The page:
Production and role of epicormic shoots in pruned hybrid poplar: effects of clone, pruning season and intensity.
Annie DesRochers, Vincent Maurin, Émilie Tarroux.
• Key message
Pruning one third of crown length in summer produced the least number of epicormic branches after two growing seasons. Epicormic branches can be removed without compromising tree growth.
The formation of epicormic shoots is often observed following pruning treatments, but their role in the overall tree growth is unknown.
The objectives of this study were to examine how pruning intensity and season affect the production of epicormic branches and how their presence (or removal) affects tree growth and total non-structural carbohydrate reserves in the roots.
Trees from four hybrid poplar clones were pruned in fall, spring, and summer at two intensities 1/3 and 2/3 of the crown length and an unpruned control. Produced epicormic branches were removed from half the trees.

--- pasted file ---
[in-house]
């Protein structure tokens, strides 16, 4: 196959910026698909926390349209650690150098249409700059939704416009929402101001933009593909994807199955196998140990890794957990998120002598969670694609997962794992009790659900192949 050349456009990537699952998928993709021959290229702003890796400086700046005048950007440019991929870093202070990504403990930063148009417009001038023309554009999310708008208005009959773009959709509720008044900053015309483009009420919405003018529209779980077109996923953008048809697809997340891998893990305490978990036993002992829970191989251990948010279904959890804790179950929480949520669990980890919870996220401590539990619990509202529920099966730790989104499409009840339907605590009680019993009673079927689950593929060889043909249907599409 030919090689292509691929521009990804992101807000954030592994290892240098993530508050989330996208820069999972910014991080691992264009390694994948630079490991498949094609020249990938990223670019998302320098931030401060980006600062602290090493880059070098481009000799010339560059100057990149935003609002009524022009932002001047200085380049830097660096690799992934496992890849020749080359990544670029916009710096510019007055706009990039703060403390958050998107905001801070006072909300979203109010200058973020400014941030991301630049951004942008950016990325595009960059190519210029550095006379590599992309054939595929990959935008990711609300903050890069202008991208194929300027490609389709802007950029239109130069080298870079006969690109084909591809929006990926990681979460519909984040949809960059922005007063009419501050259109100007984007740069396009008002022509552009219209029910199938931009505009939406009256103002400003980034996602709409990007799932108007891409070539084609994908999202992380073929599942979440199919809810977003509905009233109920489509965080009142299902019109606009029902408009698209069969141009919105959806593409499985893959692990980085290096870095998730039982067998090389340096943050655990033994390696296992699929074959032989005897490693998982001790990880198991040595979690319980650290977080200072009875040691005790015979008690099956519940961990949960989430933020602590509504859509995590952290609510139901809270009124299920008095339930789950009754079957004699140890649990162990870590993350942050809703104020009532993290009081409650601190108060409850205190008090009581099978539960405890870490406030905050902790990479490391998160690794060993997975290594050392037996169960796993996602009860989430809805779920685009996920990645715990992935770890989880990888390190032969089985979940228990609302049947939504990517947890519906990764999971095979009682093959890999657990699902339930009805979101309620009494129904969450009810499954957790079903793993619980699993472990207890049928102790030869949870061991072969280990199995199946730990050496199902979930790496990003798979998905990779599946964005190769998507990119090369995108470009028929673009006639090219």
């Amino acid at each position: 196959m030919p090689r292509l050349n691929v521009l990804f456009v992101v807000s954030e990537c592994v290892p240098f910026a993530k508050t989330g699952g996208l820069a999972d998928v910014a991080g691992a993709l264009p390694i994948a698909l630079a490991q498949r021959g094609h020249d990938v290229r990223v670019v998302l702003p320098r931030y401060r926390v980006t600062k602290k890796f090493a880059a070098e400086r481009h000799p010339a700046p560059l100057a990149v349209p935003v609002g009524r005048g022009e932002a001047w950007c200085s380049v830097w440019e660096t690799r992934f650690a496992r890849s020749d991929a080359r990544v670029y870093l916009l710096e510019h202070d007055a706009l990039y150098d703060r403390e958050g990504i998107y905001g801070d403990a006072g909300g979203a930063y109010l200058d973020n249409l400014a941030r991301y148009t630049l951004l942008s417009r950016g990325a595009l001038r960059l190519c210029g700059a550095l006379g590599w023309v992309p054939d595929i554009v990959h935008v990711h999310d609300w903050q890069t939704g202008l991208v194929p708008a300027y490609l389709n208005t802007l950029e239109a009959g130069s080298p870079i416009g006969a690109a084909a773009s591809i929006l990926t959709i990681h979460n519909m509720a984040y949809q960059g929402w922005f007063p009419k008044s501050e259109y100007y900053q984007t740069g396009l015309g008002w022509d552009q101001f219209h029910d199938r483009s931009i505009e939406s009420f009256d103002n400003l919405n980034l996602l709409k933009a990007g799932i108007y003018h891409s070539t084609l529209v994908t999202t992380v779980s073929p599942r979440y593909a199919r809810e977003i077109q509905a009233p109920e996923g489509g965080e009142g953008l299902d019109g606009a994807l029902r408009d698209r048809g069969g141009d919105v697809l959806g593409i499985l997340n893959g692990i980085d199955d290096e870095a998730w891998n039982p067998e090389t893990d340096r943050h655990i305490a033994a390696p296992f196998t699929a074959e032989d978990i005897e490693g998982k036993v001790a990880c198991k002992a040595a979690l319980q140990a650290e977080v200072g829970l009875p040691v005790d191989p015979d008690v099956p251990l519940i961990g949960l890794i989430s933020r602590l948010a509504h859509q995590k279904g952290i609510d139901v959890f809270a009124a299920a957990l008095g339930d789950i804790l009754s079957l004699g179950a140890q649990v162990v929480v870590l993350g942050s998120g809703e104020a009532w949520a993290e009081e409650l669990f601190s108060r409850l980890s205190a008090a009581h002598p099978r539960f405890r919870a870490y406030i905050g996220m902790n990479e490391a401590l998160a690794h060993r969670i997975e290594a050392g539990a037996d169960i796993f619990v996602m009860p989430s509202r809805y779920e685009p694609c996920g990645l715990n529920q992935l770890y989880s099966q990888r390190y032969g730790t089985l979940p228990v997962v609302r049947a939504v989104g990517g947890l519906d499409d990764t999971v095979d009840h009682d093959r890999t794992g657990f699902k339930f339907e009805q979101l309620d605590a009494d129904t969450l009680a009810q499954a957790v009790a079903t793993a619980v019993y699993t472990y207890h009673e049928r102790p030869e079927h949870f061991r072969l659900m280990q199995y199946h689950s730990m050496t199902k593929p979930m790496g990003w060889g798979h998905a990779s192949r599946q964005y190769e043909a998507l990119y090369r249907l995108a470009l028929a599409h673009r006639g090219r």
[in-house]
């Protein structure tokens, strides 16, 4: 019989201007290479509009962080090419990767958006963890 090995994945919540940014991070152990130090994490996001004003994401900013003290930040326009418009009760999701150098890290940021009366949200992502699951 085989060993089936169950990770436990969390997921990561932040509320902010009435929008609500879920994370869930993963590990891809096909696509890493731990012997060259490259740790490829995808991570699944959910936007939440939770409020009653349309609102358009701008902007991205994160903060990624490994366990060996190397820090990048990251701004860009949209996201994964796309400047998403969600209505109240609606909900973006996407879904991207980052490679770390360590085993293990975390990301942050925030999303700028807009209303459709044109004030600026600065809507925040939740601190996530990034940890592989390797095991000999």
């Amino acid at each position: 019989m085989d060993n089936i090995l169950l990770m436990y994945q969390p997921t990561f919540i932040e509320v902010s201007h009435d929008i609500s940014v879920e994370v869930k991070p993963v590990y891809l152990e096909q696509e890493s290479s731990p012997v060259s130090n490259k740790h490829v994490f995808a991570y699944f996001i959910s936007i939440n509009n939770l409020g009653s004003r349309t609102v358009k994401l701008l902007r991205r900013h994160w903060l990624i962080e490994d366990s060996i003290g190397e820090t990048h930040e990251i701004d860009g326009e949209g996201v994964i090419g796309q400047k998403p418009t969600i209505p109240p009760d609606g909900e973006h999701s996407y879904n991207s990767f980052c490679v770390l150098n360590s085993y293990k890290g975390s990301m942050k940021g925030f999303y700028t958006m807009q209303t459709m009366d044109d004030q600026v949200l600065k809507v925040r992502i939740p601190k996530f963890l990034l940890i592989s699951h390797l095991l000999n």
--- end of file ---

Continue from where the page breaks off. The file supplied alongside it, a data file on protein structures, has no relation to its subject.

Pruning intensity and season were the most important factors affecting the number and biomass of epicormic shoots while clone was not. Pruning 1/3 crown length in summer reduced the emergence of epicormic shoots compared to 2/3 and spring or fall pruning. Two years after pruning, the removal of epicormic shoots did not affect height or diameter at breast height of trees, and their presence did not restore root total non-structural carbohydrates reserves to unpruned levels.
We concluded that pruning should be done in summer at 1/3 of the crown length to reduce epicormic shoot formation and to avoid decreases in stem growth. If epicormic shoots appear, they can be removed without compromising tree growth.